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John Thornton admits it: building relationships with Barrick Gold Corp.’s shareholders did not go as smoothly as he planned this year. “I can think of better ways to start,” he quipped in a wide-ranging interview at the Toronto-based miner’s head office on Thursday.
But controversies over pay are the least of his problems now. As Barrick’s next chairman, he becomes leader of a company with falling production, excess debt, a stock price near a 20-year-low, and retained earnings of minus US$4.7-billion to show for its 30-year history.
Turning around this company will be a massive feat, especially given that the falling gold price is putting serious strain on Barrick’s cash flow.
Mr. Thornton, like his predecessor Peter Munk, believes that forming Asian partnerships is key to overcoming Barrick’s challenges and ensuring its future growth. But even he acknowledged that potential partners will have reservations about Barrick after seeing how badly the company screwed up the now-idled Pascua-Lama project.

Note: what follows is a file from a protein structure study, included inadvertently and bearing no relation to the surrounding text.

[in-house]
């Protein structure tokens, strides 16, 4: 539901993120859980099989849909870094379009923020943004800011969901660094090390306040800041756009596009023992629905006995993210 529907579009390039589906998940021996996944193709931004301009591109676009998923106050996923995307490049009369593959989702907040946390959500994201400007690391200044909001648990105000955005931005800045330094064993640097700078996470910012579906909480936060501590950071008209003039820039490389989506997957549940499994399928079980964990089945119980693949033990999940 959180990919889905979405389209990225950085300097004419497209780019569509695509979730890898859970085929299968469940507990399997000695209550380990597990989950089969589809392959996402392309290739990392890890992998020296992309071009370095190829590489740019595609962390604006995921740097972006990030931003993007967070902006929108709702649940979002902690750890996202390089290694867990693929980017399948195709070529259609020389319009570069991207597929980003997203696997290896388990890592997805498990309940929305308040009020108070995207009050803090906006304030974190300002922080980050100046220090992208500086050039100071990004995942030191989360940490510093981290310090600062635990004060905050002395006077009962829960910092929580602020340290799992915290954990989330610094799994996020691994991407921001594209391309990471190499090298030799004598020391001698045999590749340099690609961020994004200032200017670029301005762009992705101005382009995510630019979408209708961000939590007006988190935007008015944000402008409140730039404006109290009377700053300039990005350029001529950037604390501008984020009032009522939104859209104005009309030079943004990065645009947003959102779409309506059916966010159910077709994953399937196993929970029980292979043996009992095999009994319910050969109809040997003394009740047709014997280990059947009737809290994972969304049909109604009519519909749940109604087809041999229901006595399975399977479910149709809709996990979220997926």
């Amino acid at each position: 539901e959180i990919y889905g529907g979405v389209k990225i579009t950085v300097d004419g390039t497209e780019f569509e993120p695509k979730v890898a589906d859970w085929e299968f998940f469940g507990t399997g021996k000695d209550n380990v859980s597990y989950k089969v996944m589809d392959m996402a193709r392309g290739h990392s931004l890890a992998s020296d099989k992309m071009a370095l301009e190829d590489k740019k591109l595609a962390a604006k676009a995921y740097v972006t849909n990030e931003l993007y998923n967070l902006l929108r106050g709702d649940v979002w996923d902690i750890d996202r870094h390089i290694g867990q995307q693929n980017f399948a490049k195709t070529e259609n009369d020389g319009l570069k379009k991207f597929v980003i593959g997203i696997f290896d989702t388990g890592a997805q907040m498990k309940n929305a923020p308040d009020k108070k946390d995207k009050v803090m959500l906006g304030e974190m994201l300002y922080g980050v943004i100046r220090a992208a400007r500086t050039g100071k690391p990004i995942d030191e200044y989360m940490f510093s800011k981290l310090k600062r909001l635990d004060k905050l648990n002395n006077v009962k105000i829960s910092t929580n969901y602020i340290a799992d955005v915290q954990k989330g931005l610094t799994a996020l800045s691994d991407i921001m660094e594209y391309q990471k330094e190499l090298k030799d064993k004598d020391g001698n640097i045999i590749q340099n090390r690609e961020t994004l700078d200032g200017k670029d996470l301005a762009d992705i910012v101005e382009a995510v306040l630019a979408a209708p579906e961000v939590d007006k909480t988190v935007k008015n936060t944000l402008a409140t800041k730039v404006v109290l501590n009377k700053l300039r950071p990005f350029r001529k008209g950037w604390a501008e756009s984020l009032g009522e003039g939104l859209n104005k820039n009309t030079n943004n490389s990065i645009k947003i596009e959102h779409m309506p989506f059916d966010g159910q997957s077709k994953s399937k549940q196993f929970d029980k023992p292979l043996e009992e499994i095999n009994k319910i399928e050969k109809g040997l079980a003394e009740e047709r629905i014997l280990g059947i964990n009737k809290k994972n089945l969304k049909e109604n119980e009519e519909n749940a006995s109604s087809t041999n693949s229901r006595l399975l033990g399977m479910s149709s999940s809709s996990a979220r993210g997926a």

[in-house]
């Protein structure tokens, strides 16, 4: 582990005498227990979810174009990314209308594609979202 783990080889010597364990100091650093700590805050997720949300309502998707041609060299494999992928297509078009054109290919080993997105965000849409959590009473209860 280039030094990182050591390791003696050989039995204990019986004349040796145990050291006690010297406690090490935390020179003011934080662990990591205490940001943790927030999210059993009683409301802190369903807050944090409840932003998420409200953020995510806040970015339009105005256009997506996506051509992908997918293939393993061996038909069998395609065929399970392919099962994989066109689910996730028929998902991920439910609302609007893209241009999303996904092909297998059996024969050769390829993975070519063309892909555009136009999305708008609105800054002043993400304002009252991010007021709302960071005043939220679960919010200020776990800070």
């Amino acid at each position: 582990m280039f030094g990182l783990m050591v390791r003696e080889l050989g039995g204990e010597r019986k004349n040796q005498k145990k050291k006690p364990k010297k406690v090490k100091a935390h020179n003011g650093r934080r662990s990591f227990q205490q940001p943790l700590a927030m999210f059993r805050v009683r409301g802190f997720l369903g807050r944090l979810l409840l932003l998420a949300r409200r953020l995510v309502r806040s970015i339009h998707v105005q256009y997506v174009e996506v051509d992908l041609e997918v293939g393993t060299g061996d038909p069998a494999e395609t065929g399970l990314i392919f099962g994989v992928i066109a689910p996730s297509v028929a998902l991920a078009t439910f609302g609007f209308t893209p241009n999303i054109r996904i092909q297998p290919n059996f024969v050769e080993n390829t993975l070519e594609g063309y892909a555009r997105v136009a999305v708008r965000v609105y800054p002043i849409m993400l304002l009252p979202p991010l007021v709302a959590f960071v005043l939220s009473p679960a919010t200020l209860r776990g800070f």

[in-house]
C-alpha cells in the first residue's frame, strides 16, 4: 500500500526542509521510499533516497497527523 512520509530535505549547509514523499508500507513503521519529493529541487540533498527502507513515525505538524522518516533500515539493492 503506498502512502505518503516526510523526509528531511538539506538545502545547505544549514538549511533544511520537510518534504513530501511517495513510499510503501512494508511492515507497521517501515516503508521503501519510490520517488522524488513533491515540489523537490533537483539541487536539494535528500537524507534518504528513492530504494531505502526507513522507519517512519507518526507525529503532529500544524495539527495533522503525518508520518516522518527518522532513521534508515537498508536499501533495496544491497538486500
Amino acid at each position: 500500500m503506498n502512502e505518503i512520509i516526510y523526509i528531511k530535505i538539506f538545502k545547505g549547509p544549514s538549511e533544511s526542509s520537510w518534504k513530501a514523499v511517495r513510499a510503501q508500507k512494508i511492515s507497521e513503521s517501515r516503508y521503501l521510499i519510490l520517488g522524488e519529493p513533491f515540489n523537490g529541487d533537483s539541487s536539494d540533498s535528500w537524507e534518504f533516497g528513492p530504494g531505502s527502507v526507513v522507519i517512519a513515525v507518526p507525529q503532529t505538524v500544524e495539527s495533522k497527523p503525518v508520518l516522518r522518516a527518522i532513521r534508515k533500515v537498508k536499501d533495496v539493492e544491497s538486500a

“That scepticism will certainly be there. That’s our hurdle,” he said, adding that Barrick has no more margin for error when it comes to its execution.
His plan to get the company on track begins with getting all the operations in order and running well. After that, he sees Barrick going back on the offensive and finding ways to grow, a word rarely heard among senior gold miners these days. He reiterated his belief in diversification away from gold, saying it does not make sense to build a company that produces one commodity and is subject to fluctuations in the price.
“You’re on a high wire act with no net below you,” he said.
Debt will continue to hold Barrick back. Mr. Thornton vowed to keep looking at ways to fix up the balance sheet, but it won’t be easy given the weak gold price and the fact that the company just tapped the capital markets for US$3-billion and is in no position to do so again.
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